“Rafael Dominici fell in love with Maria de Los Angeles Martinez-Alba, a beautiful woman with skin the color of pearls and eyes the color of diamonds. Everyone knew her as La Españolita, the little Spaniard. But things being as they were in the Dominican Republic, Trujillo got what he wanted. He claimed Maria for himself and threatened to end Dominici if he ever showed his face again.”
“That’s when he migrated to Puerto Rico,” Francisco concluded.
“Here we are, twenty-two years later, and Dominici dies in the name of love,” Gabriel added.
“A fool’s endeavor,” Francisco scoffed.
“The only thing worth living for, and dying for, is love,” Gabriel shrugged, and drank from his glass.
“How do you know he wrote this letter for Maria? Her name isn’t written anywhere on it.”
“It doesn’t have to be when you know the whole story,” Gabriel’s back straightened.
“Then how would one know to deliver the letter to the intended recipient?”
“My guess is that the letter wasn’t supposed to be mailed to Maria in the Dominican Republic.”
“Then what is the purpose of writing the letter if she’ll never see it?”
“I didn’t say she’d never see it. I simply stated that it wasn’t meant to be delivered by traditional means.”
“Quit being coy with me,” Francisco snapped.
Gabriel leaned in close and motioned for the inspector to do the same. After a moment’s pause, he obliged.
“Have you ever heard of the Labyrinth of Love Letters?” Gabriel whispered conspiratorially.
“It’s an urban legend!” Francisco scoffed and his back straightened.
“Are you sure?” Gabriel tilted his head.
“What evidence do you have to the contrary?” Francisco demanded.
“The evidence is in your jacket pocket.”
“This is evidence of a murder.” Francisco pulled the letter out of his pocket and held it up between them.
“I beg to differ, my friend,” Gabriel insisted.
“All right, I’ll play along, spill.” He placed the letter between them.
“According to legend, the Labyrinth of Love Letters is a place where the transients of forbidden love leave missives for their star-crossed amours. One will leave the letters for their lovers to find at another time, and so their exchange remains hidden from the prying eyes of gossips and cynics.”
“In other words, a place that encourages people to commit infidelity,” Francisco rolled his eyes and took another drink.
“You’re not a romantic, my friend,” Gabriel waved a finger. “Forbidden love doesn’t necessarily equate to infidelity. For example, two people from divergent social classes can be in love but forbidden from being together.”
“Perhaps, but that doesn’t prove this place even exists,” Francisco blinked as he prepared to take another sip from his drink.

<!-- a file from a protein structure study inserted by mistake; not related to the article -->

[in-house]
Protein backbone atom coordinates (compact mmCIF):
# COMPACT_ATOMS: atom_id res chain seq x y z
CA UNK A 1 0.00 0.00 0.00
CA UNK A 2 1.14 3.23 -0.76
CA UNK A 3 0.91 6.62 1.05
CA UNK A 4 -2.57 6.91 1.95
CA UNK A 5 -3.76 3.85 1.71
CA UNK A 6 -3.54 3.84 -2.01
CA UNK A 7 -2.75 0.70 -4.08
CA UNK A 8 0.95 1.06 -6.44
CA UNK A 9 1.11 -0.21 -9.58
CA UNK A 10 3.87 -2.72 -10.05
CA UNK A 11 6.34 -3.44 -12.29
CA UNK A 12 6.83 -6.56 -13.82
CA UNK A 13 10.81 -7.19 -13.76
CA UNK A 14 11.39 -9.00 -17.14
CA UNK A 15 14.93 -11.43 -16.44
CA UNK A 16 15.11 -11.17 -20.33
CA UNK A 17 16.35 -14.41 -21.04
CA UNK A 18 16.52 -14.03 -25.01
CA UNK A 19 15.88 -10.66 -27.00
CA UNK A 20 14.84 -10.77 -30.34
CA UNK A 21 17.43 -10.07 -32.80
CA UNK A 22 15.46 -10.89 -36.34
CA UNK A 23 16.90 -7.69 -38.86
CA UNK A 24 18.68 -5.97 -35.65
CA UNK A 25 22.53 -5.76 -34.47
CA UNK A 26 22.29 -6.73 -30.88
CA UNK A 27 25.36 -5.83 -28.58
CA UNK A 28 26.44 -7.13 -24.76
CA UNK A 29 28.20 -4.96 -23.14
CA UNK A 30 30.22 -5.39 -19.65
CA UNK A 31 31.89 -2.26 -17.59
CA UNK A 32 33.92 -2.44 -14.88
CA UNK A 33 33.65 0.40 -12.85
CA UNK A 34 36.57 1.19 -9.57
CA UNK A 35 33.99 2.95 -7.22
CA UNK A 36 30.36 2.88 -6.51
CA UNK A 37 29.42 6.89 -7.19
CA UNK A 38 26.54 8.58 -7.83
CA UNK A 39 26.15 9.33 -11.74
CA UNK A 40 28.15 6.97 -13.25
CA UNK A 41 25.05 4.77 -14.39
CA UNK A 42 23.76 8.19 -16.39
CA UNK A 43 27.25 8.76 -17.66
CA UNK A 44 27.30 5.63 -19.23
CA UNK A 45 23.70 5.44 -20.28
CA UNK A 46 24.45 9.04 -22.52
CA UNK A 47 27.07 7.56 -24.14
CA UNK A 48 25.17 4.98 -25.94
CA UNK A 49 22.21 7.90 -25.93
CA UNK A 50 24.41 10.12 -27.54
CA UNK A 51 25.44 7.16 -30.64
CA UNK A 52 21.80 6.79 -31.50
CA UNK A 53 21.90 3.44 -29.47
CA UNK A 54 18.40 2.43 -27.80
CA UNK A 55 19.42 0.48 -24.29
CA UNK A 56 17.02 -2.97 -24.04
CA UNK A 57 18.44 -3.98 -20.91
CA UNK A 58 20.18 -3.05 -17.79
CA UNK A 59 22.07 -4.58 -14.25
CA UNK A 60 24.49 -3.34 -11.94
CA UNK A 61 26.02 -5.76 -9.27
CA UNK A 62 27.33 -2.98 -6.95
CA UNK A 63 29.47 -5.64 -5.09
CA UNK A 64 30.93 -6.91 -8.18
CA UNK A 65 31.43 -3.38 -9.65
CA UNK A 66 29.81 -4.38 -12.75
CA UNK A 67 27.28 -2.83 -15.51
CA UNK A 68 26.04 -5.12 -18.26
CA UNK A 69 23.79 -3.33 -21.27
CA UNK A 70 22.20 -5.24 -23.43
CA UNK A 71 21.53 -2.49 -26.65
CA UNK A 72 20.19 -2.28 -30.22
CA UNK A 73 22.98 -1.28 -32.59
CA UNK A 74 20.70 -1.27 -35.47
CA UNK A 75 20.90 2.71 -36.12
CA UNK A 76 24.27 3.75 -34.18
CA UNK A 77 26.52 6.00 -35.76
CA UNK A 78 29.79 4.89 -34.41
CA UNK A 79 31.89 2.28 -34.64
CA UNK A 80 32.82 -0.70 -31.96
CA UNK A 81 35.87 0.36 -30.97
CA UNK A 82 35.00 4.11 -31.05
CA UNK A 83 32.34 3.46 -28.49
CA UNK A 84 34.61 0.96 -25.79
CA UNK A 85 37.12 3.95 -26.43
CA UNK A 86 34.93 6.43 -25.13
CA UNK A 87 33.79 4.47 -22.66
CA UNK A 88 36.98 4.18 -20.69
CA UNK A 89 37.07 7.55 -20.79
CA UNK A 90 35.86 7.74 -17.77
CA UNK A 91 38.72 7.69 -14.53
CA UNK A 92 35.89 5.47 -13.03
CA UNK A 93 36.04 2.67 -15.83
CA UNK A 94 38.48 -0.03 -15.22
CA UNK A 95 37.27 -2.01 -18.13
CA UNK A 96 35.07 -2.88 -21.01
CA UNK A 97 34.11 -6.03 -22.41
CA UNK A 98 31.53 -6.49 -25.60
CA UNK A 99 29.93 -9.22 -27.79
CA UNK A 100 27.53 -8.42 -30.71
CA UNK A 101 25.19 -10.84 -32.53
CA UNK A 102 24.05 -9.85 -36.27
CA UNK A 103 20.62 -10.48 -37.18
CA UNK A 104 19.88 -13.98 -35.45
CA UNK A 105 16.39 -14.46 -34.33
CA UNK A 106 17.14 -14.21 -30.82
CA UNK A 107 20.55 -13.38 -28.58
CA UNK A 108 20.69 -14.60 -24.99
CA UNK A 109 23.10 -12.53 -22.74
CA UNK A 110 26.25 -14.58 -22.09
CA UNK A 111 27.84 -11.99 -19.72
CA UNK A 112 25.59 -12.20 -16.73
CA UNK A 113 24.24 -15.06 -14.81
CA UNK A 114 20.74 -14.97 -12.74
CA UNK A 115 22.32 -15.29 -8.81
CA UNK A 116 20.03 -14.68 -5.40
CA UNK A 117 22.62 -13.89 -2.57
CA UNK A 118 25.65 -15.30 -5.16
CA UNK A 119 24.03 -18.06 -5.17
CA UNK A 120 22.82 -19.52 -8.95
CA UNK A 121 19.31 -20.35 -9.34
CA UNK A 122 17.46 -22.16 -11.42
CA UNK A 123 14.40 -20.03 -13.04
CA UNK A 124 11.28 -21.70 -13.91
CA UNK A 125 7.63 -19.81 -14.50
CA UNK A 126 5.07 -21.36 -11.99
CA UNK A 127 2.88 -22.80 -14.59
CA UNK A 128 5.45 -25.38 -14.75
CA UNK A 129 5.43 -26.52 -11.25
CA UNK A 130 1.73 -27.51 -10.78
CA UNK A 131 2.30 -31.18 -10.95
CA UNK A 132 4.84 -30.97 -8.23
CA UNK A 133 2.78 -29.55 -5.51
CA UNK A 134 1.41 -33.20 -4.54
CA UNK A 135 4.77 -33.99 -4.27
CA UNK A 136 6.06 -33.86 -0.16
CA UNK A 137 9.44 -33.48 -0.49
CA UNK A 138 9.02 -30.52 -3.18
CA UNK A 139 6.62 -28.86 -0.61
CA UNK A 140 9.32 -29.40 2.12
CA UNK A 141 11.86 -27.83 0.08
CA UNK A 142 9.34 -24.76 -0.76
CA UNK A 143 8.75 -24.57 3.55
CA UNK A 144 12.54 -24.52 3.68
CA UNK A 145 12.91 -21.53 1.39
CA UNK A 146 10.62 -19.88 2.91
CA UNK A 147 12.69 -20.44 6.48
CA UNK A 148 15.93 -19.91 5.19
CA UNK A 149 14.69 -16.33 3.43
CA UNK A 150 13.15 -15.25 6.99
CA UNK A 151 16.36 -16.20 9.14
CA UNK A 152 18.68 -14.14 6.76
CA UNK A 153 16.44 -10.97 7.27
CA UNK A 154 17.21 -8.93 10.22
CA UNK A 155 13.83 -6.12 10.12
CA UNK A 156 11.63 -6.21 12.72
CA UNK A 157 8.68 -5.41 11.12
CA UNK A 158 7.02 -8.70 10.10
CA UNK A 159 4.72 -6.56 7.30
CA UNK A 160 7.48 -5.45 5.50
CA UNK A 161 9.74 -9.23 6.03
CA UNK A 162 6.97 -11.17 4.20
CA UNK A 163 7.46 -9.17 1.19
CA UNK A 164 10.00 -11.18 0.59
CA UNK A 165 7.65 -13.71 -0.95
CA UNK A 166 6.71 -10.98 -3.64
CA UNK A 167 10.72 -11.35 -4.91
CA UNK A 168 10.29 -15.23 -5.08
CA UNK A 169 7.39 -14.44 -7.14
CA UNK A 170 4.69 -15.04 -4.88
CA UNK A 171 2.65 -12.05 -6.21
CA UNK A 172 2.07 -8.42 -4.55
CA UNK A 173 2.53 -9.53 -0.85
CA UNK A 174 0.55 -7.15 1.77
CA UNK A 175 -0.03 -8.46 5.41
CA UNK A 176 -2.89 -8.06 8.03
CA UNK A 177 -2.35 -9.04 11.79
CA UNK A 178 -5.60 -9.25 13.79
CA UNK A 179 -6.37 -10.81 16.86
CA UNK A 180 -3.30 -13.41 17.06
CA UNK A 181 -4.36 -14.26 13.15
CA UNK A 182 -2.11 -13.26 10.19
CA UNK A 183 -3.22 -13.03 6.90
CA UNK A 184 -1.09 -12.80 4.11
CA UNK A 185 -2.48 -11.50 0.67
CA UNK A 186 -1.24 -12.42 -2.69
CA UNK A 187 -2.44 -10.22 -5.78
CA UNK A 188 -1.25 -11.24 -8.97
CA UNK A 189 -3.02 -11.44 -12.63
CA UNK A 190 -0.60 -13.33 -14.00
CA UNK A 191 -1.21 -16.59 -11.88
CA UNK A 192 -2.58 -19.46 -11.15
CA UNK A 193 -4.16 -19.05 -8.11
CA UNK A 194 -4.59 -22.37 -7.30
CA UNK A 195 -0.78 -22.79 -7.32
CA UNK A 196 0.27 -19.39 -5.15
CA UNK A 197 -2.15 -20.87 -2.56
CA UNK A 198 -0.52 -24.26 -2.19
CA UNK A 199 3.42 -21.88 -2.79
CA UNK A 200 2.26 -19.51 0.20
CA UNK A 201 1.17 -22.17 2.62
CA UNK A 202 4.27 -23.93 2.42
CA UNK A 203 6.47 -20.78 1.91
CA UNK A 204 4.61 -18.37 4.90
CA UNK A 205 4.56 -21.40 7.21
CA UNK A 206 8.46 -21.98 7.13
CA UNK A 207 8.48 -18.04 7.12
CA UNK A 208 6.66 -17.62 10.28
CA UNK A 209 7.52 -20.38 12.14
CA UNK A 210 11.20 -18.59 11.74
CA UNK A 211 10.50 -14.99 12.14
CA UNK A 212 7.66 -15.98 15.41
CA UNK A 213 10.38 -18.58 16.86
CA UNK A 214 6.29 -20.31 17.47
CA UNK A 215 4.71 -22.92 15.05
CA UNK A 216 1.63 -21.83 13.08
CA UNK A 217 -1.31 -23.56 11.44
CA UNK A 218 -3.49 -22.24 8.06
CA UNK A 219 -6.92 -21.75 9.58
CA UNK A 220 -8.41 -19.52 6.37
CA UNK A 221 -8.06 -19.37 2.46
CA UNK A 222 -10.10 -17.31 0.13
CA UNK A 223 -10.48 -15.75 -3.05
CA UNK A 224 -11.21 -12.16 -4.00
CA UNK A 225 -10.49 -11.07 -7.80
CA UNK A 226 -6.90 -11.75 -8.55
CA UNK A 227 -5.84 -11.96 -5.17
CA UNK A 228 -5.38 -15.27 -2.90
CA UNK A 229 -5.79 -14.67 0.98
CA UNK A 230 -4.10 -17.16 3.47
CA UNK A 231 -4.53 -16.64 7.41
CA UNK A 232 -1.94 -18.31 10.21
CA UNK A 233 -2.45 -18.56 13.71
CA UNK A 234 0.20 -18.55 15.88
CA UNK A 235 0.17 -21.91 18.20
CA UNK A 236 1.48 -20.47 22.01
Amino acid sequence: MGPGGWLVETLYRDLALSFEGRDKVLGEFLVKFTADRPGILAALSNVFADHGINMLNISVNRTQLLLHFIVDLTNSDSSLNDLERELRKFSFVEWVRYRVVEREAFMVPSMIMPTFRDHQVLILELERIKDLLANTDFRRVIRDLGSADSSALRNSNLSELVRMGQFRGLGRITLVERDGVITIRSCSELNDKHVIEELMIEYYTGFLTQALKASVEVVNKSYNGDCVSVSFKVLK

“How do you know it doesn’t?”
“How do you know it does? Have you ever seen it?”
“Its entrance is only revealed to someone involved in a forbidden affair.”
“How convenient,” Francisco’s vision blurred, and he blinked again.
Umberto returned with another round of drinks.
“Umberto, mi amigo, can you believe the stuff this guy comes up with?” Francisco pointed a lazy hand at Gabriel.
“I’ve read his serialized stories on the back page of the Sunday paper. Pretty good stuff!” Umberto shrugged.
“I suppose one must have quite the imagination to do what you do,” Francisco turned his glazed eyes back to the writer.
Umberto cleared the table of the empty glasses and returned to the bar.
“We must deliver the letter!” Gabriel insisted.
“I’m not going to the Dominican Republic!” Francisco protested.
“I’m not referring to the Dominican Republic. I’m saying we must deliver it to the Labyrinth of Love Letters.”
“That’s a fool’s errand, Gabriel, and besides, it’s evidence in a murder investigation.”
“Which you stole from the scene of the crime.” Gabriel interjected. “Correct me if I’m wrong, but since it was never logged into evidence when the scene was processed, the chain of evidence has been compromised and can’t be used in court.”
“That’s for the purposes of prosecution,” Francisco countered. “I don’t need to prosecute the perpetrator of this crime. I merely need to catch him. I’ll let the lawyers sort out the details later.”
“How can you connect him to the murder without the letter as evidence?”
“There’s more than one way to skin a cat,” Francisco smirked and downed his drink at once.
Gabriel watched the inspector sway in his seat. Clearly the effects of the alcohol washed over his companion. It was only a matter of time before the darkness of drunken slumber overtook him. He merely needed to wait a little longer, and once Francisco passed out, Gabriel would steal away the letter. He had no idea where the Labyrinth existed. He had no clue where to even begin his search, but he believed in his heart it existed. Not only did he want to find it, but he needed to find it. Knowledge of it was one thing, but to actually walk through its fabled corridors and peruse the shelves stuffed with secret declarations of eternal fidelity was too great an opportunity to pass up. Not only that, but it would make for a great story once he found it.
“Tell me, Gabriel,” Francisco’s speech slurred. “Why do you want to believe this labyrinth exists? Why do you want to find it? Do you have a secret love?”
“No secret loves for me, my friend,” Gabriel swirled his drink in its glass. “Let’s just say I believe in good karma. When you help others in matters of love, Cupid finds you.”
“Be careful, Gabriel. You know what they say about good intentions paving the road to Hell.”
“Love is not Hell, Francisco. Hell is when you’ve kissed heartbreak and tasted the purest of pain.”
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